CPUC Extends Diablo Canyon Operations Until 2030
The California Public Utilities Commission (CPUC) approved a proposal on December 14, 2023 to extend the operation of the Diablo Canyon Power Plant for five years through 2030. The plant's two reactor units are extended from 2024 to 2029 and from 2025 to 2030. The decision reverses a 2016 agreement to close the plant in 2025.
The 2,250 MW Diablo Canyon nuclear power plant, near Avila Beach in San Luis Obispo County, is the largest power source in California and provides 8.6% of the state’s electricity, including approximately 17% of its zero-emissions electricity.
CPUC officials state that the extension is intended to improve the reliability of California’s energy grid in support of California’s transition to renewable energy. The costs of keeping Diablo Canyon open are unknown but expected to be more than $6 billion.
Opponents of the extension argue that the plant is vulnerable to earthquakes and that there is no place to dispose of radioactive nuclear waste permanently.
In 2022, Governor Gavin Newsom signed into law SB 846, which extends the life of the 2,250 MW Diablo Canyon nuclear power plant’s two units by five years to 2029 and 2030. In November 2022, the U.S. Department of Energy awarded Diablo Canyon $1.1 billion in funding from the Civil Nuclear Credit (CNC) Program.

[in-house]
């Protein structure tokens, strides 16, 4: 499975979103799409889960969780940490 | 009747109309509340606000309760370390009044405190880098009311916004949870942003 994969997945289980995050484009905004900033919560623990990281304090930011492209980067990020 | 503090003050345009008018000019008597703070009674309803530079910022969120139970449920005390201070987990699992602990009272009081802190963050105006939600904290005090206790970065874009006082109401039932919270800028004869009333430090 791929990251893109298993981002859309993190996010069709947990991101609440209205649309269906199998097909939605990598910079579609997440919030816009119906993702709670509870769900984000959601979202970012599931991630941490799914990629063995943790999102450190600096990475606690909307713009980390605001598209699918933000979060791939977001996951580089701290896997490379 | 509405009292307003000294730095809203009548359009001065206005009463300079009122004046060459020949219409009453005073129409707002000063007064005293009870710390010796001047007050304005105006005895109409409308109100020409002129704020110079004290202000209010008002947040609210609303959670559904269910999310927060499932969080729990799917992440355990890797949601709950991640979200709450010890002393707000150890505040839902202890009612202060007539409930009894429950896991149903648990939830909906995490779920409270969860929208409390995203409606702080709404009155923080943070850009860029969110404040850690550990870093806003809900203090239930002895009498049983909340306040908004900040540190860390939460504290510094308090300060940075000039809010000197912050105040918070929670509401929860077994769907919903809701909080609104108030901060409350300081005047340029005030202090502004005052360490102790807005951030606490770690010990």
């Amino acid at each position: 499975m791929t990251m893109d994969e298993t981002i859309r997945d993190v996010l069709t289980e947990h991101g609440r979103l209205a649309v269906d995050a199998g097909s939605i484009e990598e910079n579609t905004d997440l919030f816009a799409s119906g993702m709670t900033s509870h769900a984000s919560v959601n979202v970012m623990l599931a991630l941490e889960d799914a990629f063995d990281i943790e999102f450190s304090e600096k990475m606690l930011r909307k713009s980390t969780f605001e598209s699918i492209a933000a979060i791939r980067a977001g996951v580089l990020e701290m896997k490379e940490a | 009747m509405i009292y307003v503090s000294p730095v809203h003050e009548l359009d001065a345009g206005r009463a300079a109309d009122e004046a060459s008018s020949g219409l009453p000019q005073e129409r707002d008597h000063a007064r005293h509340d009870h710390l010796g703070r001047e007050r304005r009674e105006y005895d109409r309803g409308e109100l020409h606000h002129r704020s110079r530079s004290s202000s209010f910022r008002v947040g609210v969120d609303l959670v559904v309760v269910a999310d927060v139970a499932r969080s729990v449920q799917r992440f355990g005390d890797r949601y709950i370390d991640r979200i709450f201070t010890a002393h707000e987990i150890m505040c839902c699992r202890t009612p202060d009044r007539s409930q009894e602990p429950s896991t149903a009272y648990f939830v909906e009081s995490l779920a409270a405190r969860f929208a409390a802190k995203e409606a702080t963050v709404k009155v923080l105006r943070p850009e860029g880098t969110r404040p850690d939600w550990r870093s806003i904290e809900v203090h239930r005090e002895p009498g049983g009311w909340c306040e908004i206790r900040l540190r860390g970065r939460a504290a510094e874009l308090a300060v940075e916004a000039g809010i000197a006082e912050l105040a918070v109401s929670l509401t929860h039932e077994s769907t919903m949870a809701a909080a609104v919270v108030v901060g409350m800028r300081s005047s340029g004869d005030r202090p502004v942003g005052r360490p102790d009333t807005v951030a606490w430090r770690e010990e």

Environmental groups have made a series of legal challenges to the extension of the plant. In August 2023, a California judge rejected a lawsuit from an environmental group to prohibit PG&E from violating a 2016 agreement to close the nuclear power plant by 2025. In October 2023, the Nuclear Regulatory Commission rejected a request to shut down a nuclear reactor at the 2,250 MW Diablo Canyon nuclear power plant.
Pacific Gas & Electric filed its federal relicensing application for Diablo Canyon with the U.S. Nuclear Regulatory Commission on November 7, 2023. The federal license renewal would authorize continued operation for up to 20 years.